New Welsh daily targets dumbed down Mails patch
Published: Thursday, June 23, 2005
By Clive Betts
Wales could see two new morning newspapers within a year in competition with the established Western Mail, in response to perceived gaps in the market.
The Welsh Globe hopes to launch on 1 March St David's Day next year to fill the gap its backers say has been left by Trinity Mirror's downmarketing of the Cardiff-based Mail.
The group of businessmen behind the paper is understood to have designated former Western Mail deputy editor Peter Jones as editor although Jones refused to comment.
The other newcomer, the Welsh-language Y Byd (The World) previously featured in Press Gazette is now racing to avoid being pipped at the post: "It would be better if we appeared first," said Ned Thomas, who is attempting to lead Y Byd, which has been several years in gestation, to birth.
The radical new editorial line espoused by the Western Mail after years of slowly declining circulation has upset many of its traditional readers recent page one headlines include "General Strike to paralyse country?" (about civil service staff striking over pensions), and "Zeta drops off world power list" (film star Catherine Zeta Jones's earnings and PR mentions fall).
The group behind the paper is saying little about the names involved. A spokesman with the company raising the cash said: "This was a hard-nosed business decision by a number of leading Welsh businessmen as a result of the Western Mail moving downmarket and leaving an opportunity for a paper that serves the A, B, C1 market with a truly excellent level of reporting and comment."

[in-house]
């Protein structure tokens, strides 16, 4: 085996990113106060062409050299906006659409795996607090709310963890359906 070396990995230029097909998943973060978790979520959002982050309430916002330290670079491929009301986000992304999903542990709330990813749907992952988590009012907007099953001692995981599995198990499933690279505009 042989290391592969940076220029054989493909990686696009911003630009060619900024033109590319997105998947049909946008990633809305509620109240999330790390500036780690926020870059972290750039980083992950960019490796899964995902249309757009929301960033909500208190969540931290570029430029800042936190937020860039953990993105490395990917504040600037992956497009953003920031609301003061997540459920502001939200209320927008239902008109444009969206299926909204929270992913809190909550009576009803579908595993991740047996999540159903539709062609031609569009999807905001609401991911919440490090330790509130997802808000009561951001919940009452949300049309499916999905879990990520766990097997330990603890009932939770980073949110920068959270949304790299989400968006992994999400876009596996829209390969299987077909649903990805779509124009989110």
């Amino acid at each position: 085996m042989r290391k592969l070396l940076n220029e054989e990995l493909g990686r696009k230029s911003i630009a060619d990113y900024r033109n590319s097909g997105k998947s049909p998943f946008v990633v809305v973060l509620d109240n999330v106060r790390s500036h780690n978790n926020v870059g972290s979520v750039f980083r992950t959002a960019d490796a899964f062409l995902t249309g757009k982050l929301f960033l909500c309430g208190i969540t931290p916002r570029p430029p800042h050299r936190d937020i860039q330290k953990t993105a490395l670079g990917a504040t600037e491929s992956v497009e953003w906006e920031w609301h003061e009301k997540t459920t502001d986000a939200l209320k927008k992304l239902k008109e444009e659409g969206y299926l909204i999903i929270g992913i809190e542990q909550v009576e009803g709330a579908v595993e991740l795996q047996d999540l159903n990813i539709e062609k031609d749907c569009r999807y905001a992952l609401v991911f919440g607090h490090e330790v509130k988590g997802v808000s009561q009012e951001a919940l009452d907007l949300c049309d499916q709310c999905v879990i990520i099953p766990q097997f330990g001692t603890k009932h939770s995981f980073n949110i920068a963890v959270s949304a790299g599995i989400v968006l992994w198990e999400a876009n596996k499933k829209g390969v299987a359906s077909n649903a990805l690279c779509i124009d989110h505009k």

He said quality would take precedence over the bottom line.
Jobs advertising with the growth of a Welsh-based public service has been identified as a key market.
When told of the planned launch, Welsh First Minister Rhodri Morgan said: "That is good." The Western Mail no longer has a reporter in the Assembly's press gallery, and currently uses its Westminster lobby correspondent to cover many Assembly running stories.
It is believed the move was launched in February by a group of nine. One of the few names known is Elizabeth Haywood, who is married to Welsh Secretary and Neath MP Peter Hain.
Her involvement is said to have been purely in head-hunting an editor.
Managing director, it is understood, will be former Mail finance director Chris Pitson. He was joint managing director of the Western Mail and Echo until Keith Dye was brought in from the Midlands to run the operation.
Dye took its morning component downmarket under Alan Edmunds, previously editor of Wales on Sunday.
The newspaper's name is only a working title. The group intends to base its offices in Bridgend. It also intends to relaunch the regional editions that were once a cornerstone of the Western Mail.